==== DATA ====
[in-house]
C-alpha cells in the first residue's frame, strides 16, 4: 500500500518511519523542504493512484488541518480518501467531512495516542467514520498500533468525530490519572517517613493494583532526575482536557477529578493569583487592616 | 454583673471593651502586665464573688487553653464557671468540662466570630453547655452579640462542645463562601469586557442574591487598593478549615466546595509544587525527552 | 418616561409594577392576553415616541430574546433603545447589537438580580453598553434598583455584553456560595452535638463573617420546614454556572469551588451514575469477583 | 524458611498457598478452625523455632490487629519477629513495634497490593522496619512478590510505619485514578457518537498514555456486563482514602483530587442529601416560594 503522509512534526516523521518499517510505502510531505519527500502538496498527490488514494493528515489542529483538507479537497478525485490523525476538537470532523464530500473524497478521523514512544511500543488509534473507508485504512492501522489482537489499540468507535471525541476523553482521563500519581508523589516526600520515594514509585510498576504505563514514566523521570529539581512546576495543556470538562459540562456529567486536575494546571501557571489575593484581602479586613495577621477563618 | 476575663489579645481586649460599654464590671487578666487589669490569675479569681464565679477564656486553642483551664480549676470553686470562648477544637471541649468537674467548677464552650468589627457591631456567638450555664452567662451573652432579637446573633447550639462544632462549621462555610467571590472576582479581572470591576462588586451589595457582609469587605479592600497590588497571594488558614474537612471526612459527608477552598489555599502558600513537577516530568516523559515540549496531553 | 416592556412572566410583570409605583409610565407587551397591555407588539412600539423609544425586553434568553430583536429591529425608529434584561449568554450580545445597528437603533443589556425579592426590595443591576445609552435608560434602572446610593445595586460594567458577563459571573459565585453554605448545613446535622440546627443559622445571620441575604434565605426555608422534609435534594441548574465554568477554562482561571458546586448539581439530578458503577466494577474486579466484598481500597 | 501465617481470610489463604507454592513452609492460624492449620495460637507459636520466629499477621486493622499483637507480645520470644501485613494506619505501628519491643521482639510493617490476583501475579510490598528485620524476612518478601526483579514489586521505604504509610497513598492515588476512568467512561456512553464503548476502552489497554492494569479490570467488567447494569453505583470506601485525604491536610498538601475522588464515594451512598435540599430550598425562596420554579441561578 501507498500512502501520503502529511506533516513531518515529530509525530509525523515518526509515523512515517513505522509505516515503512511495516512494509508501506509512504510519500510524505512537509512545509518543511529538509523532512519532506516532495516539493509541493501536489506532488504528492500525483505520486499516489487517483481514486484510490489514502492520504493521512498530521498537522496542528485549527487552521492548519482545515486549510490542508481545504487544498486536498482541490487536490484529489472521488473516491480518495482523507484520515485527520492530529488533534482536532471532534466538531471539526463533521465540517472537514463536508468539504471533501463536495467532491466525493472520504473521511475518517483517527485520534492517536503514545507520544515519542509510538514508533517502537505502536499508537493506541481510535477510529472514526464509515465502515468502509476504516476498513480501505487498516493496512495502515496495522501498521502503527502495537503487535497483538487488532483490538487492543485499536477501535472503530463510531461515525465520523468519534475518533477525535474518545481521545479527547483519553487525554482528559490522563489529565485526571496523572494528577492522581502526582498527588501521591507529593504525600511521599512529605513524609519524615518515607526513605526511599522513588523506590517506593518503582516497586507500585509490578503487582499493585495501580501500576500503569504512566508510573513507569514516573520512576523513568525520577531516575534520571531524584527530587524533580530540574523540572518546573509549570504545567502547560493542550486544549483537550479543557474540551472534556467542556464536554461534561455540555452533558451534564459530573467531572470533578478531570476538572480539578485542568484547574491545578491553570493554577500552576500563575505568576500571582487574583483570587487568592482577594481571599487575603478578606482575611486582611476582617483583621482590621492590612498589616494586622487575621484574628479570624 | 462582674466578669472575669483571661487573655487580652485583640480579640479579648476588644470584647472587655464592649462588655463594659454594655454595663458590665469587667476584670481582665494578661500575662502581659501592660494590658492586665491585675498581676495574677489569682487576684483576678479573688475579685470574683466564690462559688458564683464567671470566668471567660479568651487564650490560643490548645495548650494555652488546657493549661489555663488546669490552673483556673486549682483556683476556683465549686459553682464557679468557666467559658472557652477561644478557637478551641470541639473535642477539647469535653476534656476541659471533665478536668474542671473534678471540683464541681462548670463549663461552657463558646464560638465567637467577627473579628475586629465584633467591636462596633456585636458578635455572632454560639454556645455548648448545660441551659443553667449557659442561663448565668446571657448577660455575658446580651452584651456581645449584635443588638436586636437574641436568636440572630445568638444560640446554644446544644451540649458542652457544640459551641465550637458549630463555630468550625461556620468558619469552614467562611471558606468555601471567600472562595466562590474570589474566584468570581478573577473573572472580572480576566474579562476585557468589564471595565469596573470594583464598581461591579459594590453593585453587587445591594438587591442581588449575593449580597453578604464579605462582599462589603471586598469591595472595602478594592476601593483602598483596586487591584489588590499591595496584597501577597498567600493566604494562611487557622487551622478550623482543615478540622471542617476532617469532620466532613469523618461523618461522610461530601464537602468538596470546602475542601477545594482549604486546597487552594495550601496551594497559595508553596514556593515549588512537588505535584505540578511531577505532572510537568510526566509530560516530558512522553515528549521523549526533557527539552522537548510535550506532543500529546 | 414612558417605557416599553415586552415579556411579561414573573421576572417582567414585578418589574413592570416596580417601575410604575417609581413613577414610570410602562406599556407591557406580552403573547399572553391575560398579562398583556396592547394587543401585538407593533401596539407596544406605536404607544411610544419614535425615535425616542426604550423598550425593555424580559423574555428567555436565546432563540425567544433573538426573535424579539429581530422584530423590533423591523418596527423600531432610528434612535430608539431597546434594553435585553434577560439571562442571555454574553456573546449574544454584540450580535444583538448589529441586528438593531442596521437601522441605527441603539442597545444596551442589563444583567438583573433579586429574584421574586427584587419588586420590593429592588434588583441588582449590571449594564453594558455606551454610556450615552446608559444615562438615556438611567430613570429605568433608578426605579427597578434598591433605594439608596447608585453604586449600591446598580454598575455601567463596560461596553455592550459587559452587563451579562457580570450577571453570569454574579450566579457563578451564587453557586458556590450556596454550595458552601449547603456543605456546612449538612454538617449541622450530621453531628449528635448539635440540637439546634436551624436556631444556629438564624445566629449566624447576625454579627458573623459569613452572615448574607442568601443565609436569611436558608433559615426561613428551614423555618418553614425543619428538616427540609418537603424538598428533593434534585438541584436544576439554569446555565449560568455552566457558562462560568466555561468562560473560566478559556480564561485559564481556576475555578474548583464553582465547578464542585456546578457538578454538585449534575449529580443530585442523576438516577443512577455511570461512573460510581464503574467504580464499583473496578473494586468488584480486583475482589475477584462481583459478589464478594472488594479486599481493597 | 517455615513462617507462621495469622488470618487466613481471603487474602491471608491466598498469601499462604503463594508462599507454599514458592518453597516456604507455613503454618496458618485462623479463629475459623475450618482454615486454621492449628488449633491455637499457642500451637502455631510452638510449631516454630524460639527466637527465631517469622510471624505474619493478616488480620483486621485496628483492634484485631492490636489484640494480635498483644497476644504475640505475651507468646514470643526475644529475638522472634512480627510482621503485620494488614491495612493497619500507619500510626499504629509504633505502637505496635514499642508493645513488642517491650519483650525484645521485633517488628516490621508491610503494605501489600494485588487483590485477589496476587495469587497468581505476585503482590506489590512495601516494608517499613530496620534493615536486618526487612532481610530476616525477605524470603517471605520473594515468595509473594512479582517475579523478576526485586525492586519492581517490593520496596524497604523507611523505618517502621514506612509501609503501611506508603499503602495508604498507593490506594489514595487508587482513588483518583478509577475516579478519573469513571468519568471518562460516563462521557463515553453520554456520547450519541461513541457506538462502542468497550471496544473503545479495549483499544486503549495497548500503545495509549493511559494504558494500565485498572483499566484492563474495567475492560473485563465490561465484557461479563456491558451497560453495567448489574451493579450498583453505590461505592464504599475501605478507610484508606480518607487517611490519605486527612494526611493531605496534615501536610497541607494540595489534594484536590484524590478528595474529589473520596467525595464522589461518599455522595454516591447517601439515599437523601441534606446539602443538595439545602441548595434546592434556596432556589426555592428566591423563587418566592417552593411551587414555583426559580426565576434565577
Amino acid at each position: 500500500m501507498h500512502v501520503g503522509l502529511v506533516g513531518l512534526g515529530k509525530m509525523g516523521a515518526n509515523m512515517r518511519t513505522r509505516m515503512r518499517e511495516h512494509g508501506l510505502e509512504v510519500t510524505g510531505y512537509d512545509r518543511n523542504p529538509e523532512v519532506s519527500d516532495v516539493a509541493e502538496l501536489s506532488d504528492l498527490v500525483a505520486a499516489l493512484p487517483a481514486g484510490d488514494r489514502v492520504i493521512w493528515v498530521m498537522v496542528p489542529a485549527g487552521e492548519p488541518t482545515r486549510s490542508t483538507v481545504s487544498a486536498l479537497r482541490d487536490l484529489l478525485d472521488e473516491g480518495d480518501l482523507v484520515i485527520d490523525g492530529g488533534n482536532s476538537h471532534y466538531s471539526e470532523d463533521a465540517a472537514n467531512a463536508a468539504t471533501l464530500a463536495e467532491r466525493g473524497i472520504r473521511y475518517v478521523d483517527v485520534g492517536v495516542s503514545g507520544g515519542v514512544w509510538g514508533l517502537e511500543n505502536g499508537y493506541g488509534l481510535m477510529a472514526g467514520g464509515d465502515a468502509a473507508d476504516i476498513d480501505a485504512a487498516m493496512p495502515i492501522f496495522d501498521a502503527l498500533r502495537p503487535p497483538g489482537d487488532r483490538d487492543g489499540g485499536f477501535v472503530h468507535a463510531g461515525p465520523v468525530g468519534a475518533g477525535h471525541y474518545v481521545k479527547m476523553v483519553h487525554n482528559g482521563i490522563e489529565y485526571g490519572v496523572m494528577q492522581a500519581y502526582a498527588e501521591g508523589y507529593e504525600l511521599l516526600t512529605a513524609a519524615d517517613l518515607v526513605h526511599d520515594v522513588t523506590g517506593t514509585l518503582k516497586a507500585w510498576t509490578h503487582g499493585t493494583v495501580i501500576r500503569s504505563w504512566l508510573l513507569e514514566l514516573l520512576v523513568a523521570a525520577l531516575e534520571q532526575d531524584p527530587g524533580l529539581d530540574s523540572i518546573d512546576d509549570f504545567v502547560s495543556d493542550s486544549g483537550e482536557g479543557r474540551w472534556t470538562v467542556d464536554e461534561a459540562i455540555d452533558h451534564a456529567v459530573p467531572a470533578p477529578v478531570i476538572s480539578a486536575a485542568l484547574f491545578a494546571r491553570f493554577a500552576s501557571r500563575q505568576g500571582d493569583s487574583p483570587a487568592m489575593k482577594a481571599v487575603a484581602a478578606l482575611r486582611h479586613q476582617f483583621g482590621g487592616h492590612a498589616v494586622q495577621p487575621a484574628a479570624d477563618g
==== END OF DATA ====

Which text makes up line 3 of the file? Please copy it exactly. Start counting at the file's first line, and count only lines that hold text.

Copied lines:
Amino acid at each position: 500500500m501507498h500512502v501520503g503522509l502529511v506533516g513531518l512534526g515529530k509525530m509525523g516523521a515518526n509515523m512515517r518511519t513505522r509505516m515503512r518499517e511495516h512494509g508501506l510505502e509512504v510519500t510524505g510531505y512537509d512545509r518543511n523542504p529538509e523532512v519532506s519527500d516532495v516539493a509541493e502538496l501536489s506532488d504528492l498527490v500525483a505520486a499516489l493512484p487517483a481514486g484510490d488514494r489514502v492520504i493521512w493528515v498530521m498537522v496542528p489542529a485549527g487552521e492548519p488541518t482545515r486549510s490542508t483538507v481545504s487544498a486536498l479537497r482541490d487536490l484529489l478525485d472521488e473516491g480518495d480518501l482523507v484520515i485527520d490523525g492530529g488533534n482536532s476538537h471532534y466538531s471539526e470532523d463533521a465540517a472537514n467531512a463536508a468539504t471533501l464530500a463536495e467532491r466525493g473524497i472520504r473521511y475518517v478521523d483517527v485520534g492517536v495516542s503514545g507520544g515519542v514512544w509510538g514508533l517502537e511500543n505502536g499508537y493506541g488509534l481510535m477510529a472514526g467514520g464509515d465502515a468502509a473507508d476504516i476498513d480501505a485504512a487498516m493496512p495502515i492501522f496495522d501498521a502503527l498500533r502495537p503487535p497483538g489482537d487488532r483490538d487492543g489499540g485499536f477501535v472503530h468507535a463510531g461515525p465520523v468525530g468519534a475518533g477525535h471525541y474518545v481521545k479527547m476523553v483519553h487525554n482528559g482521563i490522563e489529565y485526571g490519572v496523572m494528577q492522581a500519581y502526582a498527588e501521591g508523589y507529593e504525600l511521599l516526600t512529605a513524609a519524615d517517613l518515607v526513605h526511599d520515594v522513588t523506590g517506593t514509585l518503582k516497586a507500585w510498576t509490578h503487582g499493585t493494583v495501580i501500576r500503569s504505563w504512566l508510573l513507569e514514566l514516573l520512576v523513568a523521570a525520577l531516575e534520571q532526575d531524584p527530587g524533580l529539581d530540574s523540572i518546573d512546576d509549570f504545567v502547560s495543556d493542550s486544549g483537550e482536557g479543557r474540551w472534556t470538562v467542556d464536554e461534561a459540562i455540555d452533558h451534564a456529567v459530573p467531572a470533578p477529578v478531570i476538572s480539578a486536575a485542568l484547574f491545578a494546571r491553570f493554577a500552576s501557571r500563575q505568576g500571582d493569583s487574583p483570587a487568592m489575593k482577594a481571599v487575603a484581602a478578606l482575611r486582611h479586613q476582617f483583621g482590621g487592616h492590612a498589616v494586622q495577621p487575621a484574628a479570624d477563618g